Gun incidents rising again in Franklin
According to data provided by Franklin Police Chief Steve Patterson, FPD officers responded to 77 reports of shots fired in 2019 — a 35-percent increase over the 57 shots fired incidents reported in 2018.
“We’re talking about legitimately arriving on scene and finding shell casings,” Patterson informed Franklin’s City Council on Feb. 10, explaining that the reported statistics reflect only those incidents in which officers found either physical evidence of the reported gunfire or credible witnesses, as opposed to arriving on-scene and finding nothing.
Weapons violations, which occur when a convicted felon is found to be in possession of a gun or when a person is found to be in possession of drugs and a gun, also rose by 18.5 percent last year, with 64 violations reported in 2019 compared to 54 in 2018. Drug offenses likewise increased by 12.7 percent in 2019 (62 compared to 55 in 2018). Yet, according to Patterson, these increases may reflect more proactive patrol work on the part of FPD officers and more community involvement, rather than an actual spike in crime.
“If the officers are conducting more investigations aimed at gangs, drugs and guns, ultimately they will recover more guns and drugs, which will increase the numbers [in 2020],” the chief said.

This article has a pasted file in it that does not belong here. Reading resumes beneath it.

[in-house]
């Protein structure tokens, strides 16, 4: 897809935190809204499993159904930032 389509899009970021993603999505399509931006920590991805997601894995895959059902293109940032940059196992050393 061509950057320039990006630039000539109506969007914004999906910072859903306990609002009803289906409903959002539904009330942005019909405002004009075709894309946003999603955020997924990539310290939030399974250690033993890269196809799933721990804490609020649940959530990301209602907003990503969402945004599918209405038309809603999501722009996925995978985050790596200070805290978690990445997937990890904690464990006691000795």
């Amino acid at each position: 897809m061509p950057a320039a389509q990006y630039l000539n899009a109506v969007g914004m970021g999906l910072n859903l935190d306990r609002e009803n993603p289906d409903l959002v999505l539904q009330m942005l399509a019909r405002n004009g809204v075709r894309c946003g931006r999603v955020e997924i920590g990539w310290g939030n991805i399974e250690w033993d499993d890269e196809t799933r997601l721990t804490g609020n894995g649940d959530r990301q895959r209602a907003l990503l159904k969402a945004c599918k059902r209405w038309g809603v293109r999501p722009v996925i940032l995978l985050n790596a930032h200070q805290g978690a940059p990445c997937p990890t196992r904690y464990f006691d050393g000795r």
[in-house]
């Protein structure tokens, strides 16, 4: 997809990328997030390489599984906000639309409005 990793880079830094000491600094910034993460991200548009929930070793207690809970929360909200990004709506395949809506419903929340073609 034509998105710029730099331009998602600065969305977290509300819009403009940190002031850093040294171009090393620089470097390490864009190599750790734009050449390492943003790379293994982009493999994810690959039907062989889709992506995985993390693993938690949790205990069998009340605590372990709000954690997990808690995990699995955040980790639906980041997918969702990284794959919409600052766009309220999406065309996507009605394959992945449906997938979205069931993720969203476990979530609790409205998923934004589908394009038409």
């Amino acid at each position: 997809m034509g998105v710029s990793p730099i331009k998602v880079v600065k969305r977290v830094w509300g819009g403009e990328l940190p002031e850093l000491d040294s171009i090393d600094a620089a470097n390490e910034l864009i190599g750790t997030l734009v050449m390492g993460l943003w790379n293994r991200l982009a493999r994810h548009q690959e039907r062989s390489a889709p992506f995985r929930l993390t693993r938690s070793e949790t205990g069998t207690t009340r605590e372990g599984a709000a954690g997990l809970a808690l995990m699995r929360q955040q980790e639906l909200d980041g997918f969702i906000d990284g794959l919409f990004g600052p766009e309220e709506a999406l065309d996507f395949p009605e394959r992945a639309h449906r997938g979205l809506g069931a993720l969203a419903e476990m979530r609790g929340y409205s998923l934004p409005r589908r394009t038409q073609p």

While Patterson hopes that the shots fired reports will decrease, he is anticipating the number of reported weapons violations and drug offenses to continue to rise in 2020 as a result of the FPD’s refocusing of its efforts on these crimes.
The city of Franklin had previously seen a spike in gun incidents in 2017, which former FPD spokesman Capt. Tim Whitt had described as “a public safety emergency” when speaking to the paper last year about 2018’s crime statistics. Those statistics indicated that Franklin had seen about 20 fewer gun incidents that year compared to the increase seen in 2017.
Incidents of drunkenness also increased by 37 percent in 2019 (37 last year compared to 27 in 2018). However, data from the U.S. Department of Justice’s Uniformed Crime Reporting program indicates an overall 18.5-percent decrease in Part 1 offenses, which the UCR defines as the most serious recurring crimes in the United States. Specifically, in 2019 there were two fewer rapes reported, amounting to a 50-percent decrease from 2018. There were also seven fewer aggravated assaults reported, amounting to a 63.6-percent decrease from 2018.
Burglaries also fell from 39 in 2018 to 24 last year, a 38.4-percent decrease, with larcenies also falling from 300 to 250 (16.6 percent). There was, however, one additional murder in 2019 compared to 2018, and one additional report of arson. Robberies and motor vehicle theft totals remained flat. According to Patterson, the FPD has no total for the number of incidents, including Part 1 offenses, to involve the use of a gun in 2019 or in 2018.